What’s in a Name? Caftan Culture Explored.
Updated: Aug 17
It was one of those typical weekdays, I’d been in shorts and a tee all day but I had a Zoom meeting with my son’s school, so a quick change and I was pulled together in seconds by slipping on one of my caftans. I didn’t second guess whether or not it was appropriate for the meeting, and I immediately felt my whole look was transformed instantly.
No doubt when you hear the word #caftan, you think of a flowy item of clothing, probably colorful or heavily patterned, maybe resembling a beach cover up or a Middle Eastern garment. Depending on your culture, you may have been informed by different understandings of what a caftan is and where it came from. Or you might not have given it a second thought and you just like wearing them.
Well the fashion nerd in me had questions so I went digging.
Since launching the Caftan Cuties group on Facebook I have heard them referred to as mumuus, house dresses, and I’ve also observed members from different cultural backgrounds laying claim as the originators. I’ll dig into why caftans and mumuus are not the same in a future post…for now I’ll stick to what it is rather than what it isn’t.
If you are one of the many people who believes your culture was the one from where the lovely caftan originated, the short answer is yup, you’re right. According to Wikipedia the caftan or #kaftan “has been worn in a number of cultures around the world for thousands of years,” but they place the origin on the continent of Asia. It’s also worth noting that depending on where you are, the styling of the caftan/kaftan varies—it can be a garment worn over other items, like a coat; it can be a dress as most of us know it to be. The materials also vary from lightweight cottons, inexpensive synthetics, luxurious silks and even wool in cooler climates.
Many of the Caftan Cuties Facebook group members (the “Cuties”) have purchased from a catalog/online vendor named Ashro (www.ashro.com). They provide a history of the caftan on their site, as it is one of their best-selling product categories. In their explanation of the garment they note the origins as being Mesopotamia and they cite it “was quickly adopted by many Middle Eastern, African and Southwest Asian groups,” and that throughout the centuries “Jewish and Russian cultures also embraced caftans and quickly adapted them into their own designs.”
Both Wikipedia and Ashro agree that in some cultures wearing a caftan was a sign of royalty and nobility. No surprise there, because when we slip on our caftans we definitely feel royal and noble!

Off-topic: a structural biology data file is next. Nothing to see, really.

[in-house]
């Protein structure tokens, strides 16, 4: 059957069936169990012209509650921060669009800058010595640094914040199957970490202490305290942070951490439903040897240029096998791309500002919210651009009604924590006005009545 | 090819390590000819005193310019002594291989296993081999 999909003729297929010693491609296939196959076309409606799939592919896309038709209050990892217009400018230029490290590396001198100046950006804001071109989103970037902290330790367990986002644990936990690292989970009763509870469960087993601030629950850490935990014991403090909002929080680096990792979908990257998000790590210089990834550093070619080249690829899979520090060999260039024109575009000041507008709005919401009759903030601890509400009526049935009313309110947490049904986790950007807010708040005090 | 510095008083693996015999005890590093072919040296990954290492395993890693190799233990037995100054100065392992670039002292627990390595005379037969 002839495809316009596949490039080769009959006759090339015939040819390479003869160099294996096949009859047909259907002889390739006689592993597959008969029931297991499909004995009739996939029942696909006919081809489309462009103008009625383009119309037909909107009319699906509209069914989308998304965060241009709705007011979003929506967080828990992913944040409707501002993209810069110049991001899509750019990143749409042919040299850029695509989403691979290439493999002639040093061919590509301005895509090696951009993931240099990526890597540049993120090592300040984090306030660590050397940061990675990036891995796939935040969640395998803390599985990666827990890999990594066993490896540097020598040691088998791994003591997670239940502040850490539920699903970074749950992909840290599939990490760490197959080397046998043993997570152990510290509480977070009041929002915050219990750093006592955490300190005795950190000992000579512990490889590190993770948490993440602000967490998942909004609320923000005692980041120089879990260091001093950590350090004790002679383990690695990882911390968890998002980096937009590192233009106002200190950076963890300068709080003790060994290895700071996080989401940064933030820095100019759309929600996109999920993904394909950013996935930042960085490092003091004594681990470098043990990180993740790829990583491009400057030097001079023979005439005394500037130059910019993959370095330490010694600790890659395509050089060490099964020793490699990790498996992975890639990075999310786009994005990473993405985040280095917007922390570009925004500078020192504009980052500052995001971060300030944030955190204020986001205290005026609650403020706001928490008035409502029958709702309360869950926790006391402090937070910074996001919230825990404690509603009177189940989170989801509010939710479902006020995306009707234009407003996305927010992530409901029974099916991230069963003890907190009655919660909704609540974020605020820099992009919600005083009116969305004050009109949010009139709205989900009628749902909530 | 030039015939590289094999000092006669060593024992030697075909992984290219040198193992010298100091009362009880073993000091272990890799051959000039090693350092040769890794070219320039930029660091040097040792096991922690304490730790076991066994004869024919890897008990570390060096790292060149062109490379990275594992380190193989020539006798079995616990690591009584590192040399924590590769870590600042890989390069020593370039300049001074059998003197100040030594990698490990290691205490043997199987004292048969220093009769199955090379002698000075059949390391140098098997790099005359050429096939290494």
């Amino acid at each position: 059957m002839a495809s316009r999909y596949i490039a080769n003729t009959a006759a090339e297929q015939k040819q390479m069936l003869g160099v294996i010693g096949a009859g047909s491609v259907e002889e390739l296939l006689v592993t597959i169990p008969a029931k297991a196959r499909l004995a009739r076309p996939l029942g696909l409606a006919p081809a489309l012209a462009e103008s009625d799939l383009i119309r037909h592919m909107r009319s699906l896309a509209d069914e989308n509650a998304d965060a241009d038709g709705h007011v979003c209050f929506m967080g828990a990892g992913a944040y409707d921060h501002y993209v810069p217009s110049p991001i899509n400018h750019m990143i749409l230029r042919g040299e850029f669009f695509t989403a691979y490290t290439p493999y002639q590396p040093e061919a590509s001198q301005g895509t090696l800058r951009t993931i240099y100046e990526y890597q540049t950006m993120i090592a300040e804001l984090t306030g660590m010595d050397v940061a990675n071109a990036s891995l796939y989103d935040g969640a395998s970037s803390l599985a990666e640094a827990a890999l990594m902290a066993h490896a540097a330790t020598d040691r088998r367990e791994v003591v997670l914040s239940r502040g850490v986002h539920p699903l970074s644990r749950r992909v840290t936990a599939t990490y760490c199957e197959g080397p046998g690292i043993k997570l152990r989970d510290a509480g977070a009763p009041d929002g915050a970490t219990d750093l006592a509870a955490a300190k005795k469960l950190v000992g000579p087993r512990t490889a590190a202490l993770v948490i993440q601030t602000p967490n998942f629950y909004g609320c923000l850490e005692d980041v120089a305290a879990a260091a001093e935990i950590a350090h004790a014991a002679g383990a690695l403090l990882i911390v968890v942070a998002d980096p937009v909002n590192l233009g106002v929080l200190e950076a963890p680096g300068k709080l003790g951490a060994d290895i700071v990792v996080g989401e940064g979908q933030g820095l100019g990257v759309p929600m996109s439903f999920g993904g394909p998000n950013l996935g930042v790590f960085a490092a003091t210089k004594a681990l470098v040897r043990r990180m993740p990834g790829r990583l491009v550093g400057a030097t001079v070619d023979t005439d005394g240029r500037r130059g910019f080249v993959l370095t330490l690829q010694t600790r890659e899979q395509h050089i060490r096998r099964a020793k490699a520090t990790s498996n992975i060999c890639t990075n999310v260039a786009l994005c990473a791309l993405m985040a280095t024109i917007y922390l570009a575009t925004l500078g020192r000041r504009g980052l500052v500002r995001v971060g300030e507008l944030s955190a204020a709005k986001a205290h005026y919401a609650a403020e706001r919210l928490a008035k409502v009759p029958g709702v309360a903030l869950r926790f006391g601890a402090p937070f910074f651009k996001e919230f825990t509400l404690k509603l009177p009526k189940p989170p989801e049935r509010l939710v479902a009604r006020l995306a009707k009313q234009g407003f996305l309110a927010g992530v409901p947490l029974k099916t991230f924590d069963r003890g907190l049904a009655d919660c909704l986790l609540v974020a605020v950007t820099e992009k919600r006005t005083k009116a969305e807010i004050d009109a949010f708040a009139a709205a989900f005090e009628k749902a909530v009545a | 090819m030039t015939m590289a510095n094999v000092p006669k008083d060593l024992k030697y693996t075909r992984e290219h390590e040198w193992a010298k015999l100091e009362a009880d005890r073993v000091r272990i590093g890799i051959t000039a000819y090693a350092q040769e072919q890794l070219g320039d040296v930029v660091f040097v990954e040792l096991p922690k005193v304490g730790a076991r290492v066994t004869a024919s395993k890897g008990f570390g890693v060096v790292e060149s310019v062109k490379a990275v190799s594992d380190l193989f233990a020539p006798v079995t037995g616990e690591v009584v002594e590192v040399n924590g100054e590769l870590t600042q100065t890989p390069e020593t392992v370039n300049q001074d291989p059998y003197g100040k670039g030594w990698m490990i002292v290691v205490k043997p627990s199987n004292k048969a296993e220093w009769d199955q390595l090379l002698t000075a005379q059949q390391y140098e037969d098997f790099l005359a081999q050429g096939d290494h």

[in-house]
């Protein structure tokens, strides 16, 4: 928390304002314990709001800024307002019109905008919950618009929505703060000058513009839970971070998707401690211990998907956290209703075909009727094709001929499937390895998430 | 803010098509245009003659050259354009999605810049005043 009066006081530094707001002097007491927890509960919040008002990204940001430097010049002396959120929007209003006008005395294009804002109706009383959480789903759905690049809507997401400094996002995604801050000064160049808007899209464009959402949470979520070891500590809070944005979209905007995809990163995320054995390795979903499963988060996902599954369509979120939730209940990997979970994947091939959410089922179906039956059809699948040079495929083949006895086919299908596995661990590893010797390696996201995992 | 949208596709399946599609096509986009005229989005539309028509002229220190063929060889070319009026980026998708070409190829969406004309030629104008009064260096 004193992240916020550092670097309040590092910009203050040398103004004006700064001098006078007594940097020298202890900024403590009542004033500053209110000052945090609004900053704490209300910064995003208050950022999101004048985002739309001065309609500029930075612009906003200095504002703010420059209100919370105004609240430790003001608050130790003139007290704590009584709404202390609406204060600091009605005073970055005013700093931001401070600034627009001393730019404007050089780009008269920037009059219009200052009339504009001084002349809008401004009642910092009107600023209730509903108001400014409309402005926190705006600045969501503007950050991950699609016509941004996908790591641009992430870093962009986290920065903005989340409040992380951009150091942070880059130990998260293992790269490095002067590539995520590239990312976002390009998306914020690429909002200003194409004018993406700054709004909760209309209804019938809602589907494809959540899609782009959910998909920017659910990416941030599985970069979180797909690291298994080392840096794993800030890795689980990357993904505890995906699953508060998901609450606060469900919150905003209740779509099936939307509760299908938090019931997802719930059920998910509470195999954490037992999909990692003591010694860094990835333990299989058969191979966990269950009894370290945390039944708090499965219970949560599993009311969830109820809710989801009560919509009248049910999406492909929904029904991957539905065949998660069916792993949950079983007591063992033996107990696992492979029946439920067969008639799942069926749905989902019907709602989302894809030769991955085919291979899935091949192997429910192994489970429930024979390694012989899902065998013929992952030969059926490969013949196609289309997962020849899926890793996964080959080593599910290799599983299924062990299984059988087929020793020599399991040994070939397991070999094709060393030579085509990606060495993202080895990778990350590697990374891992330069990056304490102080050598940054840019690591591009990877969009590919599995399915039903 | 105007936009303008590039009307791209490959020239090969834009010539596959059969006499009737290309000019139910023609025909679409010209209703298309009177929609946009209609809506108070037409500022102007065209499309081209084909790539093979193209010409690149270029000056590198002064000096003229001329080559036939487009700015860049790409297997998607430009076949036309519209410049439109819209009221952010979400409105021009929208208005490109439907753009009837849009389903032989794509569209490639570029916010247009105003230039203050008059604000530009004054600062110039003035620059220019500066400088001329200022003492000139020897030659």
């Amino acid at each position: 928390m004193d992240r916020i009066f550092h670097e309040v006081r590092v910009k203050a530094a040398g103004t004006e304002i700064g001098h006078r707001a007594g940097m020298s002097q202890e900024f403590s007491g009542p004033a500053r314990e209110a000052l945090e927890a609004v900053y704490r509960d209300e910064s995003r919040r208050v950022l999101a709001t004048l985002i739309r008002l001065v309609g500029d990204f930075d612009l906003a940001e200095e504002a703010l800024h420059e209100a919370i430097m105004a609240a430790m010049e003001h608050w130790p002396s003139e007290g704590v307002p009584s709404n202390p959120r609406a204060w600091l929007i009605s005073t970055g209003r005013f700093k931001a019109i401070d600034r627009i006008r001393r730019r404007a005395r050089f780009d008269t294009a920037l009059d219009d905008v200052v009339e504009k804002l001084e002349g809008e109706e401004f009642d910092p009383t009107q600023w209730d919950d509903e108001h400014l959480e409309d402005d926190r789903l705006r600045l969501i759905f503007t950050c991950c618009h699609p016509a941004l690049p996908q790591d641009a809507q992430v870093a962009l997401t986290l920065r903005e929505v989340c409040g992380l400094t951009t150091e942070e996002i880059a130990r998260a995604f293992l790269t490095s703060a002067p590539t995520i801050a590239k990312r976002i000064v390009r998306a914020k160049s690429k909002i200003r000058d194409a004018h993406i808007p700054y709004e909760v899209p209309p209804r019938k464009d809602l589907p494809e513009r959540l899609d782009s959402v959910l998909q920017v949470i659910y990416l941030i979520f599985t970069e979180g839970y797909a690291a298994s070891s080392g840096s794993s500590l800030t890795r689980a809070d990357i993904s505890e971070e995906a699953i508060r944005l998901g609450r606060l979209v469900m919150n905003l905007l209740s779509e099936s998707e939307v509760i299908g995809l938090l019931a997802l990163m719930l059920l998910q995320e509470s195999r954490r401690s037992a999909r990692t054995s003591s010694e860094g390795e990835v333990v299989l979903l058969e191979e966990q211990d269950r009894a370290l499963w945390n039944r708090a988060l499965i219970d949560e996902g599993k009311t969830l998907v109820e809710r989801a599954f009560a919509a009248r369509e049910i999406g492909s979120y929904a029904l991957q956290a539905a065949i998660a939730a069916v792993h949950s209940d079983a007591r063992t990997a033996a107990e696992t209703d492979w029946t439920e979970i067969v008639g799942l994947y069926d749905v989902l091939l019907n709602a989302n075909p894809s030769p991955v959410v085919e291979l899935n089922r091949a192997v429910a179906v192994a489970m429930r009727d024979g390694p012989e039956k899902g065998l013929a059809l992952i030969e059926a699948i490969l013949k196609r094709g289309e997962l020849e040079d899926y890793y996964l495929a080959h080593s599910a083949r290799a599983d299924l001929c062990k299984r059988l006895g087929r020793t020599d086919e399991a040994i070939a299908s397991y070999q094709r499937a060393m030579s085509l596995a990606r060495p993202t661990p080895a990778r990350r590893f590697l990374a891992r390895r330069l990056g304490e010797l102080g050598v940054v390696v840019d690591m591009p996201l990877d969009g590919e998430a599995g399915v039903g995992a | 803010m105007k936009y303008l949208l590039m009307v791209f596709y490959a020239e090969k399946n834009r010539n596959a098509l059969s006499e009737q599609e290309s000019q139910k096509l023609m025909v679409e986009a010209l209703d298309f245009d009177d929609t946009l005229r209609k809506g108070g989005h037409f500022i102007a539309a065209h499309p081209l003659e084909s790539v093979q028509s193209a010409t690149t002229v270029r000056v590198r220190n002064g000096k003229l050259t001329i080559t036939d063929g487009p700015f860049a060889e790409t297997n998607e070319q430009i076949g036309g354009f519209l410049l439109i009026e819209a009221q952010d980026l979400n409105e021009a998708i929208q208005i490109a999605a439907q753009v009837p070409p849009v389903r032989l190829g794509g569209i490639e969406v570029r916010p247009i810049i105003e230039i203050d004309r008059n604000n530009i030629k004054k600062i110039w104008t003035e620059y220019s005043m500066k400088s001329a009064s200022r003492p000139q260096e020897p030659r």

So about that name…
As you can imagine, names, fabrics and styles vary from culture to culture. A search online will reveal details on caftans hailing from what may be the “original” Ottoman Kaftan as well as similar clothing worn in West Africa, Morocco, Persia, Russia and Southeast Asia, just to name a few. Similar to today’s global influences, travel and trade in earlier centuries spread clothing styles and fabrics throughout the world and they were modified regionally.
Most likely many of my readers are most familiar with caftans of the West African variety, which may have gotten it’s beginning in Senegal where it refers to a “pullover men's robe with long bell-like sleeves.” In the Wolof language this is called an mbubb, but you’ve probably heard the French term for it, boubou.
I could type volumes about all I’ve learned, but I won’t. I do encourage you to follow the links provided if you’re inquisitive like me and want to know more.
How’d it get here from there?
The caftan reportedly became popular here in the US between the late 1800s and early 1900s. As royalty from other countries traveled around in these gorgeous gowns, they piqued interest and eventually French fashion designer Paul Poiret decided to reject the popular corseted looks of the time and he became OBSESSED with designing caftans for his collection. He was said to be inspired by African and Asian cultures.
Other designers also began designing their own caftans and robes for their collections, and slowly but surely the style made its way to American shores becoming the uniform of hippies, who also drew inspiration from ethnic styles. Today we see some of our favorite celebrities wearing them out to red carpet affairs as well as tomes being written to them as we all adopt the caftan as Zoom acceptable stay at home wear.
Throughout the years the caftan has at times been relegated to just resort or beach wear. Or something to laze around the house. But I’m here to reclaim its glory. If it’s good enough for royalty to wear to coronations, it’s good enough for me! Ya’ll gonna get all my caftan, kaftan boubou, bekishe, khalat glory!
Original work of Nicole Finigan Ndzibah a.k.a. The Caftan Cutie – June 28, 2020